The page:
I am an attorney who has been representing indigent indigent 1) n. a person so poor and needy that he/she cannot provide the necessities of life (food, clothing, decent shelter) for himself/herself. 2) n. one without sufficient income to afford a lawyer for defense in a criminal case. clients for the past 14 years. When I read a November 1 letter-to-the-editor titled "Wrongful Incarceration Confinement in a jail or prison; imprisonment.
Police officers and other law enforcement officers are authorized by federal, state, and local lawmakers to arrest and confine persons suspected of crimes. The judicial system is authorized to confine persons convicted of crimes. ," the writer's logic seemed to make sense. "It is truly unfortunate ... and I'm sure we all agree that the pain of his loss must be enormous. But, as unfortunate as it is, it really isn't anybody's fault. Think about it, he didn't go to prison in a vacuum. He either pied guilty or no contest or a jury convicted him."
The writer noted that "technological improvement is a result of the march of time" that shouldn't be used as a crutch crutch (kruch) a staff, ordinarily extending from the armpit to the ground, with a support for the hand and usually also for the arm or axilla; used to support the body in walking.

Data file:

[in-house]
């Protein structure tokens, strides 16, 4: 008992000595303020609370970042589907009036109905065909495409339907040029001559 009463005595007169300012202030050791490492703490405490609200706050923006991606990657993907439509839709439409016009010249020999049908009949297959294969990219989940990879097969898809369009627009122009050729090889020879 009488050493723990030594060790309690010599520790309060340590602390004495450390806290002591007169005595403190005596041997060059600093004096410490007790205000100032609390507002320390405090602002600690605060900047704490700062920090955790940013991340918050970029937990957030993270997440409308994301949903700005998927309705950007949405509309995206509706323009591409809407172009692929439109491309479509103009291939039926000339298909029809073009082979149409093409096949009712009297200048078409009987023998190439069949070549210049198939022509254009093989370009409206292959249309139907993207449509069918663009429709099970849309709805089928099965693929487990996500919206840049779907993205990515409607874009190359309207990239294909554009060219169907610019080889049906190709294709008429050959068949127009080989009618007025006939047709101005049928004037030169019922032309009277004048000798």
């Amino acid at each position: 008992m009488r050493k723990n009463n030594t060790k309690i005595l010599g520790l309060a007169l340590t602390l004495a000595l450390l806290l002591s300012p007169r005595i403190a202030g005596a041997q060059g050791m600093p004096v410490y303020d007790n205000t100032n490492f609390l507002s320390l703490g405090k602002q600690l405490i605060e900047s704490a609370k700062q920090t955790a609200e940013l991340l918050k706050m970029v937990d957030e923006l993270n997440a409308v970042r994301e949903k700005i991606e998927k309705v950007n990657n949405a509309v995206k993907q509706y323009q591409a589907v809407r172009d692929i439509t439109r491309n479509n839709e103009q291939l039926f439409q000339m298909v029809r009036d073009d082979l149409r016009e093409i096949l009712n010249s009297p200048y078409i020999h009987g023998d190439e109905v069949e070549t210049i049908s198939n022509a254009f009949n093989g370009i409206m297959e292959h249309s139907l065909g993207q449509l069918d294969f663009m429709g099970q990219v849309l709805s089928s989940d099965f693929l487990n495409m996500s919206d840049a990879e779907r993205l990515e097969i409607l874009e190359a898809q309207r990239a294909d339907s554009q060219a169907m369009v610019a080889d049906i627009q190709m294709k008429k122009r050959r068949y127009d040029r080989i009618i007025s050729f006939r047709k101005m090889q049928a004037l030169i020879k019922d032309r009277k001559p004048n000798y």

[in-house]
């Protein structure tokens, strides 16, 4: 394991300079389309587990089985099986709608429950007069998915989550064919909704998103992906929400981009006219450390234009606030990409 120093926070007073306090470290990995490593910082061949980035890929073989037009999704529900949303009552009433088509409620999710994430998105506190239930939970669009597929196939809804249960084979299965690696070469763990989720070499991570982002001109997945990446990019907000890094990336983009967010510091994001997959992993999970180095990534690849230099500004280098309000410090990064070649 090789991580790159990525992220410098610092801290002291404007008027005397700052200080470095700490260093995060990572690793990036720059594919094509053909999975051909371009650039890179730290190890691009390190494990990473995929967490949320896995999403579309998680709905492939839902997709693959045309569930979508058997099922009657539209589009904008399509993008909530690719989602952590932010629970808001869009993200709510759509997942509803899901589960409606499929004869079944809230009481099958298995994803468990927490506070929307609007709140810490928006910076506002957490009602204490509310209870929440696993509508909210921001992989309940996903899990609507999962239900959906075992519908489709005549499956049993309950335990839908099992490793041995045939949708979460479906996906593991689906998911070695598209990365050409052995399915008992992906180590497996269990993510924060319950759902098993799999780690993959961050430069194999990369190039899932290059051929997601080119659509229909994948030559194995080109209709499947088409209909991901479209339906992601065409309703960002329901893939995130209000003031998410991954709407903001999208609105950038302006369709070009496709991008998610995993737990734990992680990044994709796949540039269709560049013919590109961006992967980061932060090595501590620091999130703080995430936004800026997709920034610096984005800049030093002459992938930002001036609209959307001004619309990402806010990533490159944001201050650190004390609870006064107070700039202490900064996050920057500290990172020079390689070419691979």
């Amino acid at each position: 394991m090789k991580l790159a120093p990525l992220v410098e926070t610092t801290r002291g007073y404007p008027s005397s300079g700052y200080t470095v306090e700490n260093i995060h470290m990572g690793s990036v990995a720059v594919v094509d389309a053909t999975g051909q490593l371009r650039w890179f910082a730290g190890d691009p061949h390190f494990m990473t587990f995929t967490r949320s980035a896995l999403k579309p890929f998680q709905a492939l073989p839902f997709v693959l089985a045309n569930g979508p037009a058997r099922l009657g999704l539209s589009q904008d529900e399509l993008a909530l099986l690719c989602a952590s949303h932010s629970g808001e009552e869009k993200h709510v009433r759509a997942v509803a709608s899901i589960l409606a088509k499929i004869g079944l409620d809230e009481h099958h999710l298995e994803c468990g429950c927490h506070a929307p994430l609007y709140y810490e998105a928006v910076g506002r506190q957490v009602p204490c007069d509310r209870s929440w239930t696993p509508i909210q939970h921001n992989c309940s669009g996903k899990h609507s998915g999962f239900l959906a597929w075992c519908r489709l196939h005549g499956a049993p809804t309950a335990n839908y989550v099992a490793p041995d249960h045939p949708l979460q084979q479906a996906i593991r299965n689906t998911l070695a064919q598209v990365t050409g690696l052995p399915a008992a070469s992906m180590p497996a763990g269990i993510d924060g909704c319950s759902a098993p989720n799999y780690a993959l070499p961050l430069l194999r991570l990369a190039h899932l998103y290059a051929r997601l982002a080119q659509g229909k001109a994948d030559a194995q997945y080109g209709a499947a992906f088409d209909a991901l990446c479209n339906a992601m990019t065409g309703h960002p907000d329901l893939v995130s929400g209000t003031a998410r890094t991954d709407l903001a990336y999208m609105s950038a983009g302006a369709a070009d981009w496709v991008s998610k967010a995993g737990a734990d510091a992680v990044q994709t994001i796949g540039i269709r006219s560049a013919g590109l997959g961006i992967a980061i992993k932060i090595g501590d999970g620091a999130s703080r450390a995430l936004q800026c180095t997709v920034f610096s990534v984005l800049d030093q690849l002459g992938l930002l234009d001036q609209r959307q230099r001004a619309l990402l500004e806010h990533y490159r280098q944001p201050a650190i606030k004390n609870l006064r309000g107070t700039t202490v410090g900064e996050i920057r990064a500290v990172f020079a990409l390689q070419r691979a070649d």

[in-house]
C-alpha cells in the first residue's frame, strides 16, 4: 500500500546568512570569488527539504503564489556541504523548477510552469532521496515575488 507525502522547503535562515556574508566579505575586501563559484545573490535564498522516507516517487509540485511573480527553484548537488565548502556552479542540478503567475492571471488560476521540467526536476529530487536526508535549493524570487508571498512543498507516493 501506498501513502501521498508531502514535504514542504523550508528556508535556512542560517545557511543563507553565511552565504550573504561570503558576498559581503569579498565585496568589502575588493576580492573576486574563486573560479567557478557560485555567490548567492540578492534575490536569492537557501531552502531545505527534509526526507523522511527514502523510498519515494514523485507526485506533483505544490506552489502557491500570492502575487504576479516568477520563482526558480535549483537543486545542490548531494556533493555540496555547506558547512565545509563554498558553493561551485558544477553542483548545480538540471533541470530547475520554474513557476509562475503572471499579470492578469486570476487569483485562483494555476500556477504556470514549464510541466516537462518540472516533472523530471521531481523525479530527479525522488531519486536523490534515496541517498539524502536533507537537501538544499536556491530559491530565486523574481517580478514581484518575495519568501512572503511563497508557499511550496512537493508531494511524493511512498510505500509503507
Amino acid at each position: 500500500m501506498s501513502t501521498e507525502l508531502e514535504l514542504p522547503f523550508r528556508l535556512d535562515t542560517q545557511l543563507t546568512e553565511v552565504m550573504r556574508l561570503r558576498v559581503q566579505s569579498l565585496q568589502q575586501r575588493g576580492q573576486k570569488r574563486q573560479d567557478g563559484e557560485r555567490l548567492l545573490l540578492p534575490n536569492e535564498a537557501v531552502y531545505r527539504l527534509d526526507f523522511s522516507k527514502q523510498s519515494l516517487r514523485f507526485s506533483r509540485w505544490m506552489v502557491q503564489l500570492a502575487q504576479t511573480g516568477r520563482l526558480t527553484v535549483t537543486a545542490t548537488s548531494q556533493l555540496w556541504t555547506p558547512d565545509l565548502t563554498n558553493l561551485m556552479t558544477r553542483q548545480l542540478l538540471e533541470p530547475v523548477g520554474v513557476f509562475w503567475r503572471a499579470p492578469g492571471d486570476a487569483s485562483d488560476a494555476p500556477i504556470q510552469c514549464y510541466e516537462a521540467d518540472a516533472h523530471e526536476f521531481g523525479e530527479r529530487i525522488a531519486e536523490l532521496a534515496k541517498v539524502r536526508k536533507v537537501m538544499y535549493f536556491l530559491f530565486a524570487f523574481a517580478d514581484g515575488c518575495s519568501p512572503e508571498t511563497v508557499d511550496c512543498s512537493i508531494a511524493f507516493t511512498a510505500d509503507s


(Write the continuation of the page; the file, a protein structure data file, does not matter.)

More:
n. in today's "culture of victimization victimization Social medicine The abuse of the disenfranchised–eg, those underage, elderly, ♀, mentally retarded, illegal aliens, or other, by coercing them into illegal activities–eg, drug trade, pornography, prostitution. " and asked "who pays when the guilty go free?"
I did think about it and one thought predictably led to another. There's more to the issue than logic. Our society is organized for the purpose of doing good--by, of, and for the people. We embrace the Golden Rule. When people are unintentionally harmed by the operation of our institutions, including but not limited to an imperfect and evolving criminal justice system, reparation Compensation for an injury; redress for a wrong inflicted.
The losing countries in a war often must pay damages to the victors for the economic harm that the losing countries inflicted during wartime. These damages are commonly called military reparations. ought to be the response. But lawyers and jurors alone should not be targeted for any such cost--victim or otherwise.
Permitting the guilty to escape justice is the price American society pays to counterbalance the effect of our known human imperfections. That cost is borne by the whole. We all know this burden stems from our belief that innocence until guilt is proven beyond a reasonable doubt--and adherence to rules--must be at the heart of our criminal justice system.
Technology aside, making amends for our mistakes goes far beyond being politically correct. It is evolutionary--sociological improvement that has given rise to an ethic of reciprocity The ethic of reciprocity or "The Golden Rule" is a fundamental moral principle which simply means "treat others as you would like to be treated." It is arguably the most essential basis for the modern concept of human rights. unanimously shared by all major religions.